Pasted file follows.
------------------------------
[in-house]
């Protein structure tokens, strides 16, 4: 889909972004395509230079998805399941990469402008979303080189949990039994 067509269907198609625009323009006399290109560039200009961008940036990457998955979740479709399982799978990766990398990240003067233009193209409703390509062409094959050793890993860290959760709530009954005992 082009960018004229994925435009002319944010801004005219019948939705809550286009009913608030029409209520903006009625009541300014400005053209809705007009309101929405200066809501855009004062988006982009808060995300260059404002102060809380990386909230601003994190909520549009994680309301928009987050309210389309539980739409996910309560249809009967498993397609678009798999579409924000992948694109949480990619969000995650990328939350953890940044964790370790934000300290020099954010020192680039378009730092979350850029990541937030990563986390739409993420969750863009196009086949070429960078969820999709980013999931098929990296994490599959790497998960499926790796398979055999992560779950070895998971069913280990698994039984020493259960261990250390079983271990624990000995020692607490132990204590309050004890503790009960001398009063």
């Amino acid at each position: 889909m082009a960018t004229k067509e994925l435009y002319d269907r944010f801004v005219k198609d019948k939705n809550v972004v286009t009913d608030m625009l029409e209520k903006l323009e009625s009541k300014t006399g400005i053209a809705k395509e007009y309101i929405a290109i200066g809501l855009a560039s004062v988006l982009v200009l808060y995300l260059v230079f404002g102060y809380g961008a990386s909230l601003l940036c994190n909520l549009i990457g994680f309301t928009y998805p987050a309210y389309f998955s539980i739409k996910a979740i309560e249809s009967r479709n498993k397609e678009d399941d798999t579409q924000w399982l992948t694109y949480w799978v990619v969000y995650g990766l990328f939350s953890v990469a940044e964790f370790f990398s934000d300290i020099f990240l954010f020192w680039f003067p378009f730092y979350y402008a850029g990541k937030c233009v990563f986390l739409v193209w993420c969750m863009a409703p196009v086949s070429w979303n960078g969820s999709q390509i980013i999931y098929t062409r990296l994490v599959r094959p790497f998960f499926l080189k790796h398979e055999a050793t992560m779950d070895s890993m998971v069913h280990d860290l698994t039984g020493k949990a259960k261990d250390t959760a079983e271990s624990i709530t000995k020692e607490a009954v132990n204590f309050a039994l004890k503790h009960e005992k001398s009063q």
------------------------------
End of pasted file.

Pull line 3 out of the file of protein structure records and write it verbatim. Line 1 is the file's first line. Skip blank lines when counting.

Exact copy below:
């Amino acid at each position: 889909m082009a960018t004229k067509e994925l435009y002319d269907r944010f801004v005219k198609d019948k939705n809550v972004v286009t009913d608030m625009l029409e209520k903006l323009e009625s009541k300014t006399g400005i053209a809705k395509e007009y309101i929405a290109i200066g809501l855009a560039s004062v988006l982009v200009l808060y995300l260059v230079f404002g102060y809380g961008a990386s909230l601003l940036c994190n909520l549009i990457g994680f309301t928009y998805p987050a309210y389309f998955s539980i739409k996910a979740i309560e249809s009967r479709n498993k397609e678009d399941d798999t579409q924000w399982l992948t694109y949480w799978v990619v969000y995650g990766l990328f939350s953890v990469a940044e964790f370790f990398s934000d300290i020099f990240l954010f020192w680039f003067p378009f730092y979350y402008a850029g990541k937030c233009v990563f986390l739409v193209w993420c969750m863009a409703p196009v086949s070429w979303n960078g969820s999709q390509i980013i999931y098929t062409r990296l994490v599959r094959p790497f998960f499926l080189k790796h398979e055999a050793t992560m779950d070895s890993m998971v069913h280990d860290l698994t039984g020493k949990a259960k261990d250390t959760a079983e271990s624990i709530t000995k020692e607490a009954v132990n204590f309050a039994l004890k503790h009960e005992k001398s009063q």